interactive - National Film Board of Canada At the NFB we like change. For 70 years we've experimented, innovated, and produced a legacy of technical and creative firsts in cinema, animation, and documentary. Think McLaren, Lipsett, Brittain, and Jutra; Stereoscopic 3d, VTR, and participatory media. Today, the way we create, consume, and connect with each other changes by the minute. And this evolving collection of stories reflects that reality. It's the result of artists and storytellers of all sorts utilizing new technology, to explore new forms of creation, for a new kind of Canada.
Rafael Lozano-Hemmer - Project "Voz Alta" Relational Architecture 15 "Voz Alta" (Loud Voice) is a memorial commissioned for the 40th anniversary of the student massacre in Tlatelolco, which took place on October 2nd 1968. In the piece, participants speak freely into a megaphone placed on the "Plaza de las Tres Culturas", right where the massacre took place. As the megaphone amplifies the voice, a 10kW searchlight automatically "beams" the voice as a sequence of flashes: if the voice is silent the light is off and as it gets louder so does the light's brightness.
Money and the Greeks (2012) What is life like in Greece? How do people deal with the crisis, you hear so much about, when you turn on the news? This project started in late 2011 when Florian Thalhofer and his partner (now wife) Elissavet Aggou traveled through Greece to talk with people about how they were dealing with their economic situation. User-generated site adds historical layer to Google Maps - Springwise Gain instant and exclusive access to over 5,000 of the most creative ideas, innovations and startups on our database and use our smart filters to take you direct to those that are most relevant to your industry and your needs. Not interested? You can still browse articles published in the last 30 days from our homepage and receive your daily and weekly fix of entrepreneurial ideas through our free newsletters.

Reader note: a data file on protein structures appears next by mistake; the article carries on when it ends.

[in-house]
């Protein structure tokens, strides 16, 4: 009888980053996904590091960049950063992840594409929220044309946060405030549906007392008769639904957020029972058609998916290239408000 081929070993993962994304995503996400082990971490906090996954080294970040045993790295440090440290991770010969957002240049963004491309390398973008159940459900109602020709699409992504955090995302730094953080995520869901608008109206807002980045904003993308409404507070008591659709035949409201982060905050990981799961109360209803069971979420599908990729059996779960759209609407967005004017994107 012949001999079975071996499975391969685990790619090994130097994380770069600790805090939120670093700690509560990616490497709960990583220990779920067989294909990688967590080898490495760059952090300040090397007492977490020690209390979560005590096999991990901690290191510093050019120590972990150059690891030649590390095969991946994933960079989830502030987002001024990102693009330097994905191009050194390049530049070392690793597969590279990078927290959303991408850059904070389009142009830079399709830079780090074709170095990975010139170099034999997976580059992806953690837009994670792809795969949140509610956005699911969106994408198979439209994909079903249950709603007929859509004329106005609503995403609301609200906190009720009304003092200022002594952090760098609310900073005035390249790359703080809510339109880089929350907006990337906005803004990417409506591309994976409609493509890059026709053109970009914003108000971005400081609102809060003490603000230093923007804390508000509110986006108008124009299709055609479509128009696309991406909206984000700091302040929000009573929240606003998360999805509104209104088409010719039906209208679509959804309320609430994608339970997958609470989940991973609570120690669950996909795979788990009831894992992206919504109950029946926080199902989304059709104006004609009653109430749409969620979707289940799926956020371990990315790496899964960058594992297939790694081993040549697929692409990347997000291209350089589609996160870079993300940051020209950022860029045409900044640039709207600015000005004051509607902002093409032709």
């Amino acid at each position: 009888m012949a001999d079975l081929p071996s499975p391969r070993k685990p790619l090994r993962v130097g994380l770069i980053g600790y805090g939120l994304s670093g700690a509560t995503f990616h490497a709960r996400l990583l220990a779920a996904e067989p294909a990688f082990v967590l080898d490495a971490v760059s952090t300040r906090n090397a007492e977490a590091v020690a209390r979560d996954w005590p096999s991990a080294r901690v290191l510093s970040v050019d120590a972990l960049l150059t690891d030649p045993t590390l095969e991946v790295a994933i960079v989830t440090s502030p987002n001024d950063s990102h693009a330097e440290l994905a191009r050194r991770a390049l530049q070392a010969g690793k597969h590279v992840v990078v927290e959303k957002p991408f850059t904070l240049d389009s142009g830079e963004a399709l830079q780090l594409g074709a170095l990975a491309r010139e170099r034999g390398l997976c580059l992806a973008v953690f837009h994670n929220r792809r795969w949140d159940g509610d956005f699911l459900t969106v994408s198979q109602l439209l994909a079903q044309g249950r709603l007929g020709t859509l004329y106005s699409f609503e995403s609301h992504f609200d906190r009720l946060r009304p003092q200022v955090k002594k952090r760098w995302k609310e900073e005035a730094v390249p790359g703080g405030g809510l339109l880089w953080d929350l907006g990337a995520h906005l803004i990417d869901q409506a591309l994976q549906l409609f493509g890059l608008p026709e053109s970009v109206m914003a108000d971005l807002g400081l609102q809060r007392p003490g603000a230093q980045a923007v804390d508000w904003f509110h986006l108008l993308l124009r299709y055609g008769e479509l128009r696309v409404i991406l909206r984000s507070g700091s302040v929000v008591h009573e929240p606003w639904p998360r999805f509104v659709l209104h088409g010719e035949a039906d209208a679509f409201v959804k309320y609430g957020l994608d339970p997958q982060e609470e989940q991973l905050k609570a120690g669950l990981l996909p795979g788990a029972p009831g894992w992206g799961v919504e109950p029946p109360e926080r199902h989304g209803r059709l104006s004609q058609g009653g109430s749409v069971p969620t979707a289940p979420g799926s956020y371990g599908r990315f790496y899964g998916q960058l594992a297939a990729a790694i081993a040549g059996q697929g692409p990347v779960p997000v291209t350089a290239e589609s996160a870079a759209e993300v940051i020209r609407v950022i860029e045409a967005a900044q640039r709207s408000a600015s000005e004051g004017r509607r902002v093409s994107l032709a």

Animation software, Multimedia software The Adobe USA site has been optimized for users within the United States. If you live outside the U.S., we recommend that you visit your local site for the most relevant information, including pricing, promotions, and local events. United States Canada - English Your country selection will be remembered for future visits. You can change this selection at any time using the country selector at the bottom of the page.
Projects Skip to content Exploring documentary storytelling in the age of the interface Active Filter : None loading... Filmmakers Collaborative FC offers low cost fiscal sponsorship to independent producers across the country. Many foundations will not issue grants to individuals but only to non-profits, so instead of starting their own 501(c)3 organization, filmmakers often align themselves with an established non-profit, allowing them to apply for a wide range of grants and offer their donors a tax deduction. FC is not simply a “pass through;” it is a member organization that accepts and administers contributions made to our members’ projects, monitors reports to ensure that grant funds are spent in accordance with funder requirements, and acts as the liaison between foundations and filmmakers. Since 1986 FC has managed more than $25 million in grants and donations for over 200 projects. Our films have been shown nationally and internationally, and have won awards at festivals and competitions around the world. Besides films and videos, we sponsor websites, apps, games, and digital projects on a range of platforms.
Hugo, Remediation, and the Cinema of Attractions, or, The Adaptation of Hugo Cabret It’s obvious that Martin Scorsese’s movie Hugo (2011) showcases its director’s great love of cinema and cinema history. Less obvious, perhaps, is the film’s love of books. Hugo adapts Brian Selznick’s bestselling children’s novel, The Invention of Hugo Cabret, which won the 2008 Caldecott Medal for best children’s illustrations. The relationship between film and novel poses an especially interesting case for students of adaptation; the book is itself fascinated by early cinema and the unusual number of its illustrations – and the extent to which illustrations help tell the story, in collaboration with the text – help make the novel seem almost cinematic, an impression reinforced by the number of stills used in the book to help bring the reader into the characters’ experiences of movie watching.